The structure of the noun phrase in Ancient Greek is extremely flexible: the various constituents may occur in almost every possible order and each constituent may or may not be preceded by an article. However, the use and function of the various options have received very little attention. This book tries to fill that gap. A functional analysis of the structure of the NP in Herodotus illucidateswhich arguments lead a native speaker in his choice to select one of the various possible NP patterns. The results do not only increase our knowledge of the NP, but also lead to a better interpretation of Ancient Greek texts.
Stéphanie J. Bakker obtained her Ph.D. degree in Greek linguistics in 2007. Currently, she is a postdoc fellow at Leiden University and teaches Greek at the University of Groningen.
The book is refreshingly candid throughout: when Bakker cannot explain something she says so. In this spirit, she notes not only the unavoidable subjectivity in the contextual analysis her hypotheses require, but also the problem of circularity [...]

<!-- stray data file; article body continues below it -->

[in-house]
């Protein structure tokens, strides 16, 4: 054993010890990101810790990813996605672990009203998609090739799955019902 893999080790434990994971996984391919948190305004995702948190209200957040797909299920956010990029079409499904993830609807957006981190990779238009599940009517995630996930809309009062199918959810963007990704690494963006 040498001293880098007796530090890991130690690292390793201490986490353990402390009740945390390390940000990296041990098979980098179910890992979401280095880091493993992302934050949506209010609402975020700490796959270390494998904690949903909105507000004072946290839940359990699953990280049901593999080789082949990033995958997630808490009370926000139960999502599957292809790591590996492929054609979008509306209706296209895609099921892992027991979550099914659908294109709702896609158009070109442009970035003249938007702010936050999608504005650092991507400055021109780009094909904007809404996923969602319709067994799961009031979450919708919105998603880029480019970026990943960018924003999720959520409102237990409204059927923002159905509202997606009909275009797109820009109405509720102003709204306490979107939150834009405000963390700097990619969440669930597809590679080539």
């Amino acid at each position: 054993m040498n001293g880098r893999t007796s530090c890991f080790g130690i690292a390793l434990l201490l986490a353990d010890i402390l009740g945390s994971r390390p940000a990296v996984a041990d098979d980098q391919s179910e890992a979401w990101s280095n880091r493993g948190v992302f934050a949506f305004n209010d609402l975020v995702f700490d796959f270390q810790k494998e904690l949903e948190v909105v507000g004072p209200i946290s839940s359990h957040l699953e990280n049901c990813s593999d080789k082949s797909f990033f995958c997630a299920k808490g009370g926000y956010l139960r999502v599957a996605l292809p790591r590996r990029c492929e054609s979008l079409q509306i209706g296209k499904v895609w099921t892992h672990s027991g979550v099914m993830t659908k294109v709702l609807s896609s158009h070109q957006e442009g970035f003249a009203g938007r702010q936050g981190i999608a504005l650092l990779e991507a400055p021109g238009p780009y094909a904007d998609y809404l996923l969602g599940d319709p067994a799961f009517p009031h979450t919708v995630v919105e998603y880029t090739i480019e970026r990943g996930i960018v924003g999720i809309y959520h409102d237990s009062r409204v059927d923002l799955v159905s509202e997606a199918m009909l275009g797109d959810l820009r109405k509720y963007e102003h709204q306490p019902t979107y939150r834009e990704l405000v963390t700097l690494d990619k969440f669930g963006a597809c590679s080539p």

As she says, the reader has to decide: but the reader is given many attractive hypotheses to evaluate." Philomen Probert in
This book is a ground-breaking enterprise that will be a starting point for many other intellectual adventures. We must not expect a first investigation to have all the answers to everything, and what is most pleasing about this work is the way that the data has been gathered, examined, sorted, and discussed, a process that keeps the reader continually engaged, in spite of the abstruse subject matter. The author has provided an outstanding contribution to the debates on the role of articles in discourse, and to the discussions of the very complex article usage of Ancient Greek." John Hewson in
Folia linguistica historia 33, 2012.
Classical scholars, especially those interested in linguistics, as well as general linguists interested in the noun phrase and definiteness